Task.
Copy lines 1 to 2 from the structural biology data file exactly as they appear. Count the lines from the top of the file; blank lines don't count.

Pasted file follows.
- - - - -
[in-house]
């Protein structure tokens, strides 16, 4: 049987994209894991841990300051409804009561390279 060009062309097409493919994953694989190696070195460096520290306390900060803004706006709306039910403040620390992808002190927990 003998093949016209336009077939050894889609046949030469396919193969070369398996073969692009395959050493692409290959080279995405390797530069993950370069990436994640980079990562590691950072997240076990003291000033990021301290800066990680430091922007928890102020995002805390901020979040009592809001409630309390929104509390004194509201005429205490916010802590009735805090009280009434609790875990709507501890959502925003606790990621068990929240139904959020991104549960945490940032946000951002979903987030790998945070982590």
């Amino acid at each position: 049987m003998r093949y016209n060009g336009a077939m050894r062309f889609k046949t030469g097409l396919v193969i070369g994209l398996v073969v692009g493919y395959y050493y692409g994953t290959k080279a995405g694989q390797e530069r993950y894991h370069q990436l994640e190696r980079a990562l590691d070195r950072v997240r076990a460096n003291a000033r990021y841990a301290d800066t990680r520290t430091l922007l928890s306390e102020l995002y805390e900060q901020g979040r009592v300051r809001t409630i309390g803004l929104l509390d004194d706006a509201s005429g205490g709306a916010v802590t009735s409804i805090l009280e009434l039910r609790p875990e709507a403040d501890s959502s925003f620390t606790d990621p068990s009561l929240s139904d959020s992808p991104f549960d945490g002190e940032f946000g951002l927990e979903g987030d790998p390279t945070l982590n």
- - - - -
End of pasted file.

[in-house]
């Protein structure tokens, strides 16, 4: 049987994209894991841990300051409804009561390279 060009062309097409493919994953694989190696070195460096520290306390900060803004706006709306039910403040620390992808002190927990 003998093949016209336009077939050894889609046949030469396919193969070369398996073969692009395959050493692409290959080279995405390797530069993950370069990436994640980079990562590691950072997240076990003291000033990021301290800066990680430091922007928890102020995002805390901020979040009592809001409630309390929104509390004194509201005429205490916010802590009735805090009280009434609790875990709507501890959502925003606790990621068990929240139904959020991104549960945490940032946000951002979903987030790998945070982590």